To minimize damage to the hair follicles, the upper incision was performed obliquely in a medial-to-lateral direction parallel to the follicles, while the muscle incision was performed in a lateral-to-medial direction. En bloc excision including some skin, subcutaneous fat, and OOM was performed. Then, the OOM at the lateral end of the supraorbital rim, lateral side of the STN, and between the SON and STN was vertically split using Metzenbaum scissors to form a window, and a limited dissection approximately 1 cm long was performed along the supraperiosteal plane.
The OOM in the upper flap was fixed to the periosteum at the exposed supraorbital rim through the premade windows using 5-0 nylon for 3 points. The fixation locations varied according to the Bseverity of brow ptosis, but it was possible to fix the eyebrow up to a maximum of 8 mm. When necessary, an additional window was added to the medial aspect of the STN to enable 4-point suture fixation. In the more recent cases in this series, the muscle is fixed to the periosteum immediately after muscle splitting, with minimal dissection.
If sunken eyes were noticeable after the browpexy, the tissue excised in the previous step was de-epithelialized and buried along the submuscular plane of the lower flap of the upper eyelid, followed by subcutaneous and skin sutures (Fig. 1). In cases of severely sunken eyelids, the upper eyelid skin was simply de-epithelialized and the OOM based on the upper flap was partially excised and elevated, and buried under the lower flap to increase the engraftment rate. A drain was not inserted; rather, gentle compressive dressings were applied for 3 days and the sutures were removed at 5 to 7 postoperative days.

DISCUSSION

Thinned skin, weakening of support structures, reduction of fat and bone density, downward movement of surrounding tissues due to stretching of the forehead and brow, and dermatochalasis due to skin laxity, brow ptosis, and sunken eyelids may occur in the periorbital area with age. Because there is no frontalis muscle at the lateral forehead, lateral hooding of the upper eyelid may be caused by the absence of an upward vector in conjunction with other factors such as skin laxity, actions of the lateral fibers of the OOM and transverse head of the corrugator supercilii, a thick upper eyelid with retro-orbicularis oculi fat (ROOF), and brow ptosis. Asians generally have higher eyebrows, wider upper eyelids [7], and more pretarsal fat and ROOF; as a result, the eyelids project inferiorly, giving the eyes a puffy appearance [8,9]. In contrast, Westerners have more prominent supraorbital rims, relatively lower eyebrows, less postseptal fat, and thinner upper eyelid skin. Thus, Asians are susceptible to skin drooping above the lateral eyelid. However, conventional upper blepharoplasty for skin hooding can leave a long scar and the correction of brow ptosis may be difficult, leading to unintended changes to the eye contour. Therefore, SBB is more suitable since it accomplishes the following [10]: (1) correction of lateral hooding and slanting of the upper eyelids; (2) revision of eyebrow contours and tattoos; (3) easy concealment of initial scars; (4) avoidance of a lengthy lateral scar and dog-ear formation, both of which can occur with classic blepharoplasty; (5) thinning of ROOF and internal brow suspension; (6) medial brow elevation through more direct resection of the brow depressors; and (7) natural-appearing eyelid creases and contours.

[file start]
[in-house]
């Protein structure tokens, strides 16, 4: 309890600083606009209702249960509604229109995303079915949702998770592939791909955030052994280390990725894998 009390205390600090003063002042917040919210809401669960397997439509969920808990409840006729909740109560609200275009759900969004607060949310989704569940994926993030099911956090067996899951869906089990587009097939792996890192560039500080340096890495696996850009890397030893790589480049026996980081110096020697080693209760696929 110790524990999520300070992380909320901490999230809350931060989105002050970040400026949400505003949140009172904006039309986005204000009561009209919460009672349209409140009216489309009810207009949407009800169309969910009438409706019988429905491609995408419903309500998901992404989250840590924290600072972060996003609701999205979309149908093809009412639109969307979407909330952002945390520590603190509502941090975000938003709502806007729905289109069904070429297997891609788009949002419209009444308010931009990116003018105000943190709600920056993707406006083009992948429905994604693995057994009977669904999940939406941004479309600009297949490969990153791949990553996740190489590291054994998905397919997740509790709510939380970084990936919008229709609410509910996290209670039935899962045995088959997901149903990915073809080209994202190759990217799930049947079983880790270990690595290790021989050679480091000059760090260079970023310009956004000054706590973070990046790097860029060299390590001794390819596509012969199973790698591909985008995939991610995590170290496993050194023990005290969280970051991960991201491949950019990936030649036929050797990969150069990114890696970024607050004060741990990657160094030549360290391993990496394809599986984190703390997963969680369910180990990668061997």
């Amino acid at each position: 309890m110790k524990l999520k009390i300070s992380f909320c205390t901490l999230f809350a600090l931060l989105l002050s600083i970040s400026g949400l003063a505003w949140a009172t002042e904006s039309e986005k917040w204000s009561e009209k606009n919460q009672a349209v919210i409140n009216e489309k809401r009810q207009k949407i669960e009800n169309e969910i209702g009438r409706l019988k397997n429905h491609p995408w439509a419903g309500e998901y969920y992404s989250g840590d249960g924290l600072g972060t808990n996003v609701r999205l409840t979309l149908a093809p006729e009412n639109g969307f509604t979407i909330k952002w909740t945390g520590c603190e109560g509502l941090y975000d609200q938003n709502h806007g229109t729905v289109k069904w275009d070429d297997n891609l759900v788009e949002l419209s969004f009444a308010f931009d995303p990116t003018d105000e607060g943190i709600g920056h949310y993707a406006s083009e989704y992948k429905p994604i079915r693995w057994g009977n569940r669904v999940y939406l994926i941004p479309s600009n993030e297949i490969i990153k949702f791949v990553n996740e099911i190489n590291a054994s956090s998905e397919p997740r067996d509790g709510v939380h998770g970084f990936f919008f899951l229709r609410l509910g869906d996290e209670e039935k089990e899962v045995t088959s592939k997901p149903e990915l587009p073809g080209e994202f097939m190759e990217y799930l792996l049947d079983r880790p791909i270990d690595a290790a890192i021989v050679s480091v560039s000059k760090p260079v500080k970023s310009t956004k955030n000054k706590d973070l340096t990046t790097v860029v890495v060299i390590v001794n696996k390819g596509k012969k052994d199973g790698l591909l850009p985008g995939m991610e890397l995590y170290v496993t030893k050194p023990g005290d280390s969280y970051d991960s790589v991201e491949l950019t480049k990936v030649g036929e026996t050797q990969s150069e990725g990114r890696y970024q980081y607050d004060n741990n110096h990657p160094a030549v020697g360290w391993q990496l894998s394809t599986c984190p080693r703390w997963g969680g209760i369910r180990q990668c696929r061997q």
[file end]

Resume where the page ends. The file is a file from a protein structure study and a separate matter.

Since its introduction in 1976 [11], SBB has become popular in Asian countries, including Japan and Korea [12,13]. Previous methods included only removal of the skin layer [10] or en bloc excision of the skin and OOM [12], followed by pulling the lower-flap OOM to the upper-flap OOM. In 2013, a method of en bloc excision of skin and OOM followed by fixation of the lower-flap OOM to the periosteum of the upper flap was introduced [14]. However, most studies showed high long-term relapse rates due to the wide range of dissection, inadequate management of brow ptosis, and insufficient fixation. Moreover, cases of sunken eyes required additional fat grafting.
With our method, adequate brow positioning can be achieved through suture fixation of the orbital portion of the upper-flap OOM to the periosteum of the supraorbital rim, while the excised hooding upper eyelid can simultaneously be buried in the lower flap to correct sunken eyelids and restore young and natural-appearing eye contours. We performed this operation on 84 patients who were suitable for this operation and were satisfied in most cases (Figs. 2-4).
During SBB, the risk of wound dehiscence, hypertrophic scarring, and trauma to the SON and/or STN must be considered. In our method, the dissection was limited to the minimum amount necessary for exposure of the periosteum, and the upper flap was fixed to the periosteum of the supraorbital rim with 3-point suturing, followed by layer-by-layer lower flap suturing for fixation to reduce tension and to minimize wound dehiscence and hypertrophic scarring. There were no cases of hypertrophic scarring or suture revision for wound dehiscence. Although some patients experienced forehead tingling and head pain during muscle splitting or numbness for several days after surgery, all recovered completely within a few months. Vertically splitting the muscle after identifying the SON and STN and performing fixation to the periosteum with no or limited dissection through windows may have been helpful.